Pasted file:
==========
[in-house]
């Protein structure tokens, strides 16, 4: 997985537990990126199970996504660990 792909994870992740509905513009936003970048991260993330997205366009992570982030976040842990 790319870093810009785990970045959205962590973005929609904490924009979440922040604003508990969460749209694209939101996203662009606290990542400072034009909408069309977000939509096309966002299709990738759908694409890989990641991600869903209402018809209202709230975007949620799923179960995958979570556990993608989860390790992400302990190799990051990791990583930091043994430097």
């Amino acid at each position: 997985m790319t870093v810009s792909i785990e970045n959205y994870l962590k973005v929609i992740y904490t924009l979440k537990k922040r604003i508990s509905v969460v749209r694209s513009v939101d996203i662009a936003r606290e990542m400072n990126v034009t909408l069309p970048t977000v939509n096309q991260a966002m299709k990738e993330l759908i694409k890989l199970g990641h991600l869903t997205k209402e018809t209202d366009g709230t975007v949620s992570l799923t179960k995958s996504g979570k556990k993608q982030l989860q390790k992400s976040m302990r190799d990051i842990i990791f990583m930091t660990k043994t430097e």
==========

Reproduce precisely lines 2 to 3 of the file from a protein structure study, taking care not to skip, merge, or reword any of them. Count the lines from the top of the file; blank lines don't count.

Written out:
């Protein structure tokens, strides 16, 4: 997985537990990126199970996504660990 792909994870992740509905513009936003970048991260993330997205366009992570982030976040842990 790319870093810009785990970045959205962590973005929609904490924009979440922040604003508990969460749209694209939101996203662009606290990542400072034009909408069309977000939509096309966002299709990738759908694409890989990641991600869903209402018809209202709230975007949620799923179960995958979570556990993608989860390790992400302990190799990051990791990583930091043994430097």
């Amino acid at each position: 997985m790319t870093v810009s792909i785990e970045n959205y994870l962590k973005v929609i992740y904490t924009l979440k537990k922040r604003i508990s509905v969460v749209r694209s513009v939101d996203i662009a936003r606290e990542m400072n990126v034009t909408l069309p970048t977000v939509n096309q991260a966002m299709k990738e993330l759908i694409k890989l199970g990641h991600l869903t997205k209402e018809t209202d366009g709230t975007v949620s992570l799923t179960k995958s996504g979570k556990k993608q982030l989860q390790k992400s976040m302990r190799d990051i842990i990791f990583m930091t660990k043994t430097e």